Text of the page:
It's late August 2004, and you have a dilemma. You have $5,000 to invest, and you can't decide between two stocks: a growth stock and a value play. The growth stock is Google, a muchdiscussed leader in search engines. You can buy in at $100 per share. No one seems to have a clue regarding the value of this company, and you don't really know anything about search engines, except that you can look up old highschool buddies on Friday afternoons at work.
The value pick is Microsoft
Today, Microsoft trades around $31 per share, which amounts to a capital gain of 15% over the course of the past 3plus years, alongside another $4.15 per share in dividends. That's certainly not very exciting. However, Google now trades at $650, having yielded a 550% return over the same period. The $5,000 you invested in Microsoft would have returned $6,500; the $5,000 you might have invested in Google would be worth $32,500. Should you consider the difference between the two investments ($32,500  $6,500 = $26,000) as the opportunity cost of choosing the safer investment?
Perhaps not. But this admittedly simplistic illustration suggests that you might pay a price for ignoring highgrowth sectors such as biotechnology, the Internet, and nanotechnology. Highgrowth investors would respect the tenets of fundamental analysis, but also recognize that sometimes you need to look beyond traditional valuation techniques to find the next ultimate growth stock.
The method to our madness
Let's imagine that fictitious biotech startup "CureAll" trades at $5 per share and has 10 million shares outstanding. The company will be spending $10 million each year to develop a latestage drug for the next four years. The new drug comes on the market in the fifth year and will return $100 million each year thereafter. We might use a discount rate of 15% for this company. (Think of the discount rate as the rate of return you would require on your investment, given a particular level of risk.)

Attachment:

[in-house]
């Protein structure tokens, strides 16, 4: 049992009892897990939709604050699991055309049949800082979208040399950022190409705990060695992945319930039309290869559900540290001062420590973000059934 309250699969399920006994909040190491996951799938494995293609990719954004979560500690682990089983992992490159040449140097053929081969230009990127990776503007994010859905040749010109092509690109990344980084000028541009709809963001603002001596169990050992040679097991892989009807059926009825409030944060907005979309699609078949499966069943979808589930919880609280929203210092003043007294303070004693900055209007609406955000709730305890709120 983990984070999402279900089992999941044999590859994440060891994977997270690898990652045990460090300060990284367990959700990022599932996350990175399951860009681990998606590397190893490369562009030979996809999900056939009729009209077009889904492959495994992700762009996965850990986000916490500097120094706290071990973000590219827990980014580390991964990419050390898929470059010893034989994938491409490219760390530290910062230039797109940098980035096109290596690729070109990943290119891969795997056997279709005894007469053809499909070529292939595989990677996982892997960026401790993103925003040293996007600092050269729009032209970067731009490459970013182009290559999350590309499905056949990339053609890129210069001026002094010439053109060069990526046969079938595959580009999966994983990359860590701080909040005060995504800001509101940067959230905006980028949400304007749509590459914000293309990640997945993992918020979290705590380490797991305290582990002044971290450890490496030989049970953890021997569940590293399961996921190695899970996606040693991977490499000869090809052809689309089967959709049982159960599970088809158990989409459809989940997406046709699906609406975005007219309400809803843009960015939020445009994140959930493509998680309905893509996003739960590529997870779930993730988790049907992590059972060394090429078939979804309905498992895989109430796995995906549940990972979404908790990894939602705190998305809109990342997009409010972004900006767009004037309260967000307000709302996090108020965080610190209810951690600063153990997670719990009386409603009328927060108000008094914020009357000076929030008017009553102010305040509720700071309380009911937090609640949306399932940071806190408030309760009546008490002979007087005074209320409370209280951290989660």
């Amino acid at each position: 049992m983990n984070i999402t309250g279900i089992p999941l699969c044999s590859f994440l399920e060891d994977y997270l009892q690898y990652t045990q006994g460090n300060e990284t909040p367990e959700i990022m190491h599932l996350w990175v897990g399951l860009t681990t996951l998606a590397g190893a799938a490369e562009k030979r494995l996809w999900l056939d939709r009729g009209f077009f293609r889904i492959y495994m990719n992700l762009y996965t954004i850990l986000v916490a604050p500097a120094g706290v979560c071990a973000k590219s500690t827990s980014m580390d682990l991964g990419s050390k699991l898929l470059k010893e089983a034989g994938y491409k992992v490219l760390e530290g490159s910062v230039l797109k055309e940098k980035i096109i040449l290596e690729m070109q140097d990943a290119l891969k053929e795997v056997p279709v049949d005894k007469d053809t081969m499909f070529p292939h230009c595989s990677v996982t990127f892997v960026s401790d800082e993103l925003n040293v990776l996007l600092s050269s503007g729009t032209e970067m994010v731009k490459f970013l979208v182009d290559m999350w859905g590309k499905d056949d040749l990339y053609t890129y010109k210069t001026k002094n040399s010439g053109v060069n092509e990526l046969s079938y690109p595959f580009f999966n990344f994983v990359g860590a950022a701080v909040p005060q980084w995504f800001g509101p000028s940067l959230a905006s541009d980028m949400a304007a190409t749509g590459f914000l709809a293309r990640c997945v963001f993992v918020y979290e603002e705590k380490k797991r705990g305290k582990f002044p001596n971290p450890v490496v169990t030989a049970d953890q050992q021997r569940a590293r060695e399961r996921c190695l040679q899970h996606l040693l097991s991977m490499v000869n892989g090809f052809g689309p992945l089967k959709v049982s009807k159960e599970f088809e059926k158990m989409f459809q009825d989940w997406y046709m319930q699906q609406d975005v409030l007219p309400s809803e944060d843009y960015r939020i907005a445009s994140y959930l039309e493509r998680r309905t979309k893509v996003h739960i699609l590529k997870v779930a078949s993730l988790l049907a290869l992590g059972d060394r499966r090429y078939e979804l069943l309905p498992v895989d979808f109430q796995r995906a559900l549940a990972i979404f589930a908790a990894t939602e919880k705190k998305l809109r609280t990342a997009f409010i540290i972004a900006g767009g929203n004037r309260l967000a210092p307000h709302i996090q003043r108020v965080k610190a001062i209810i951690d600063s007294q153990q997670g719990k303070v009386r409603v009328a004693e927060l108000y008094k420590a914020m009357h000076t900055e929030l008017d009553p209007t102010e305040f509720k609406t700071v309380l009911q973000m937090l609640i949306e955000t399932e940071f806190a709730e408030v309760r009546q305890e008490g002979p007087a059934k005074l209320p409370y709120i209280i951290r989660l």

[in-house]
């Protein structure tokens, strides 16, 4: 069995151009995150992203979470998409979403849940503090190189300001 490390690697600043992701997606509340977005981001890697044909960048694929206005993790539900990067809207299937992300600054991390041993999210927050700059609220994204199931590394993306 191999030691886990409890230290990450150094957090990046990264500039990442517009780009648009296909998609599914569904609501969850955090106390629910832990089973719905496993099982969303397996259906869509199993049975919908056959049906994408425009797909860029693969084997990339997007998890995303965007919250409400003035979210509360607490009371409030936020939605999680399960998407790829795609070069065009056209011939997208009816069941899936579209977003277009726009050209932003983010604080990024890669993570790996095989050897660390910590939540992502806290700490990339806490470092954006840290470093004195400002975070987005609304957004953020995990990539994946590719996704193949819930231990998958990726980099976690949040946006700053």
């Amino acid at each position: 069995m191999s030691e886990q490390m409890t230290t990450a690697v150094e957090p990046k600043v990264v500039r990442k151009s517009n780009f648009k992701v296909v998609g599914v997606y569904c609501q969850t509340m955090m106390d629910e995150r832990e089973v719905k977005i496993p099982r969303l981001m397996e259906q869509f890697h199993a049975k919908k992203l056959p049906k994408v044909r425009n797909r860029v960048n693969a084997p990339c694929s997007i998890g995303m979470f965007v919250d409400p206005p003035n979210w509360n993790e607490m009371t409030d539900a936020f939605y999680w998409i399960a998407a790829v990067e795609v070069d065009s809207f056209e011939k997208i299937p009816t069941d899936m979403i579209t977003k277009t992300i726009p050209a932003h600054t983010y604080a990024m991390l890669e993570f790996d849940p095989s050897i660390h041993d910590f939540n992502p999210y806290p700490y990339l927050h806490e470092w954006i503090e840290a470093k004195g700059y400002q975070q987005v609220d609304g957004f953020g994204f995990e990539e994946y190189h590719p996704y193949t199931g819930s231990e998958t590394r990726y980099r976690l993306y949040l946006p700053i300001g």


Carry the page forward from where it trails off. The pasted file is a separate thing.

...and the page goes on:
To value any company, we must first add up the present value of all future cash flows. You can determine the terminal value (year five and beyond) by dividing the $100 million cash flow by the discount rate. We would then need to determine the present value of that figure. The numbers would look like this:
Year 1 
Year 2 
Year 3 
Year 4 
Year 5 Onward 


Cash flows 
($10 million) 
($10 million) 
($10 million) 
($10 million) 
$100 million/.15 = $667 million 
After that, it's just a matter of taking the present value of each of the cash flows:
(10/1.15) + (10/1.15^{2}) + (10/1.15^{3}) + (10/1.15^{4}) + (667/1.15^{5}) = $303.3 million
We would then divide the $303.3 million by 10 million shares, which would yield an intrinsic value of $30.33 per share for this company.
In other words, you can buy a stock worth $30.33 for a mere $5 a share. Even a value investor would see this as a good deal, right? Not so fast  there's one more thing to consider. Let's say that there's a significant possibility that the drug will not be approved. In our simple example, such a scenario would lead to a valuation of zero for the company. Still interested? At this point, many investors would walk away.
But growth investors  at the Fool, we call them Rule Breakers  would dig deeper. Next, they'd subject CureAll to a probability analysis. If the odds of the drug being approved are 50%, then your expected return is very attractive. If the drug is approved, your $5 share is worth $30.33, resulting in a profit of $25.33. If the drug is rejected, your $5 share is worth nothing, resulting in a loss of $5. Overall, your expected return is $10.17, or [0.5 ($25.33) + 0.5 (5)].